When my wife first came out to me as transgender I searched everywhere for support. I read everything I could on the Internet about being transgender, but there was nothing for a partner or a spouse. I called my local LGBTQ+ center, but they only had meetings once a month on a night that I had to work and offered me nothing else. I was desperate to talk to other people who were going through what I was. I was desperate to know that I wasn’t alone. Was there anyone else that had gone through this and was able to keep their marriage together? Eventually I found a group on Facebook for partners and spouses of transgender individuals. It was the first time I felt that I didn’t have to go through this enormous change in my life alone.
“If I had not found this group of people, I might have gone crazy. They are amazing.”
If I had not found this group of people, I might have gone crazy. They are amazing. We have open and honest conversations about everything related to our partner’s transitions. Without judgment or fear, we exchange our thoughts, and ideas, and give each other practical advice. However, as time went by I felt as though I needed more. I needed a community. So once again I went in search of people like me who were navigating transition alone. I was looking to find some kind of support group. The purpose of a support group is to connect people who have common experiences or concerns for the same thing so they could provide each other with encouragement, comfort, advice, and support. So my wife and I started our own support groups.
When I am around cisgender people who know that I am married to a transgender woman I feel as though I am being put under a microscope. Like they are whispering to each other about what a weirdo I am. I feel like I can’t share or add anything to the conversations between women who are all talking about their husbands. It is awkward and extremely uncomfortable. I am perceived as a minority among my own peers. Then, our little support groups started last January. I can’t begin to tell you how fantastic it is to have a safe space to just be happily married to my transgender wife. To exclaim out loud that I am in fact in love with this woman and we have a wonderful life together. It is an extremely marvelous feeling.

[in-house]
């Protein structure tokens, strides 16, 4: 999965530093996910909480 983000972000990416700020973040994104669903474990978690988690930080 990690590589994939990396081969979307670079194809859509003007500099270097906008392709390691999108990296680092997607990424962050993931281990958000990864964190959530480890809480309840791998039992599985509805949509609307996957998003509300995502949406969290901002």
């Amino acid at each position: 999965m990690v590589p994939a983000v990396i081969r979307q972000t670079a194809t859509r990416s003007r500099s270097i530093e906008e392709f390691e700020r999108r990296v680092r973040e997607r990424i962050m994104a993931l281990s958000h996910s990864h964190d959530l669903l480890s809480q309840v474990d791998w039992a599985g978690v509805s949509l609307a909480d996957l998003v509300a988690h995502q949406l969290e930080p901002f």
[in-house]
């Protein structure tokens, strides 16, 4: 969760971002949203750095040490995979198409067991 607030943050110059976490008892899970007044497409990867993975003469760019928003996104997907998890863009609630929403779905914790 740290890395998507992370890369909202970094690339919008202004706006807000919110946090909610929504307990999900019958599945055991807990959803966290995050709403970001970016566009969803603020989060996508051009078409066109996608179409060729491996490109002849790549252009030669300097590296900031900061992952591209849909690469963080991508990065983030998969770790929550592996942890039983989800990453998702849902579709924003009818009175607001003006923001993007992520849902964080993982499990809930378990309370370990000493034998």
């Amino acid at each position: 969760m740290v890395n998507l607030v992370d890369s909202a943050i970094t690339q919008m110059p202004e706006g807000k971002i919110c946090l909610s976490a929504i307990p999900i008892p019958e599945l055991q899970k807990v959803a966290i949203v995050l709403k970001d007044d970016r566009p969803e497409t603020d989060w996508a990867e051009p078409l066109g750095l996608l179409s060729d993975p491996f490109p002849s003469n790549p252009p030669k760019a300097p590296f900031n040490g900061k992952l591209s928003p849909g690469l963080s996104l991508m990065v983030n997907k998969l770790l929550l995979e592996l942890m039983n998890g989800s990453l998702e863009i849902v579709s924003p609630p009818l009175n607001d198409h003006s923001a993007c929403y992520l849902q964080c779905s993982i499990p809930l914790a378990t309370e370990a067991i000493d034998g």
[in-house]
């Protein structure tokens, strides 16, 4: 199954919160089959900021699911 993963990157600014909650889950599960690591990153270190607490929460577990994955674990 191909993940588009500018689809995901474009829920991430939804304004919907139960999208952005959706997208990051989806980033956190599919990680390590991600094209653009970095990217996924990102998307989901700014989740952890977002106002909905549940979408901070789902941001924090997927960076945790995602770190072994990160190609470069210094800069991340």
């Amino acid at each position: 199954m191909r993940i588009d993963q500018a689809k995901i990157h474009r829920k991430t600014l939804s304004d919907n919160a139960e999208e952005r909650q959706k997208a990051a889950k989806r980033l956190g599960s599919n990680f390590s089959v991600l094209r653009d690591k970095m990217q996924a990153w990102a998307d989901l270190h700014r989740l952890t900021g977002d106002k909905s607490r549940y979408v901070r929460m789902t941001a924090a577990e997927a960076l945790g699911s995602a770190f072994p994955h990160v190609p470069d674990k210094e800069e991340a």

“It is extremely important for partners and spouses to find support or some kind of community during transition.”
Your friends and family can say that they support you and your decision to stay with your transgender partner, and that is wonderful. But, they will never be able to relate to your situation or what you are going through (unless they have gone through transition with someone that they love). It is extremely important for partners and spouses to find support or some kind of community during transition. Living through this experience alone is just not good for your own mental health. Having people that you can relate to, share with, and discuss your issues with is priceless. So if you can’t find it, build it. A good place to start is with your partner’s therapist. Ask if they see other transgender folks and if they would be willing to do a meet up. You won’t know unless you ask.
Preserving my marriage and finding new ways to grow our love through transition was and still is an important priority in my life. Other couples can do the same and come through this together if you work toward the same goals. This coming Friday is the anniversary of when my wife first asked me out in high school. That date will always have a special place in my heart because my life has never been the same. Her unconditional love for me, and mine for her, has no limitations or conditions. Without her, I would cease to exist. Thankfully we were able to continue to love each other with the help and support of our little community. I will forever be in awe of her strength and courage to live this life as her true authentic self and will stand beside her through whatever comes our way. All because I have my own support system to lean on whenever I need to.